When read in its context, this can be seen as relating to the circumstances of the prophet’s time, the 8th century BCE. The young woman (the Hebrew original does not require the translation "virgin") is now with child. The passage goes on to say that before this child has grown up, certain things will happen. The context contains no elements, shows no knowledge, of a future Gospel Jesus.
    This ‘atomistic’ treatment of scripture, this lifting out of individual verses and even phrases with no thought to their context, is a practice indulged in by religious interpreters of past and present ages. It has been exposed for what it is by modern scholarship and been replaced by proper historical and scientific investigation of those texts. Mr. Lapides’ "epiphany" in finding Jesus in the Jewish scriptures has long since been discredited.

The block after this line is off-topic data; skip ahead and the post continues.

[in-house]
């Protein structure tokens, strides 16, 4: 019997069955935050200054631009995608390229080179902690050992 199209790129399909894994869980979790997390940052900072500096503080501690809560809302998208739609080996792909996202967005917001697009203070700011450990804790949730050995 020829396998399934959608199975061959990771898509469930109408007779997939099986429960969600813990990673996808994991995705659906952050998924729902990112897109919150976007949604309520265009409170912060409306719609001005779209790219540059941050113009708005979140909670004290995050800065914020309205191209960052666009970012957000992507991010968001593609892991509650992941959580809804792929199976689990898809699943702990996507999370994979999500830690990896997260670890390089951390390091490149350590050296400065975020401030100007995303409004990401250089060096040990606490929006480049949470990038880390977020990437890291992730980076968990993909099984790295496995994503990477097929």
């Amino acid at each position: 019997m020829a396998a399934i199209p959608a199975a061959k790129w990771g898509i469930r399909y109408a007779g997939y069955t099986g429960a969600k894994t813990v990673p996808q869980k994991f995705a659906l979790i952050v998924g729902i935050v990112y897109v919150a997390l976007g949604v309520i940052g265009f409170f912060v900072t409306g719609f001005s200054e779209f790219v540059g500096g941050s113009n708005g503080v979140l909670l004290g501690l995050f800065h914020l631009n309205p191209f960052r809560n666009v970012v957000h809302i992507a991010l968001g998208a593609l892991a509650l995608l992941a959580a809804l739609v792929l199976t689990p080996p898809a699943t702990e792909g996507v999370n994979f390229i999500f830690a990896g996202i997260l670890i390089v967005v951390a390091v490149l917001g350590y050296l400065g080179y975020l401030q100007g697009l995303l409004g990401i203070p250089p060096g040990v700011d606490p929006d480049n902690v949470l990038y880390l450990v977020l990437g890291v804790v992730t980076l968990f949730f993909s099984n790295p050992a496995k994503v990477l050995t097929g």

Pierced hands and feet in Psalm 22:16? Perhaps in the Septuagint, which early Christians almost universally used, but not in the Hebrew original. The latter has been translated "hacked off, or mauled—the Hebrew has "like a lion"—my hands and my feet." Micah 5:2 foretelling Jesus’ birth in Bethlehem? Rather, it foretold the birthplace of a future governor for Israel whose roots were ancient and who would rule in peace. Nothing in this passage suggests a divine figure, much less a universal Savior or the Son of God. It is virtually certain that Matthew and Luke set their birth stories for Jesus in Bethlehem precisely because of this ‘prophecy’ in Micah.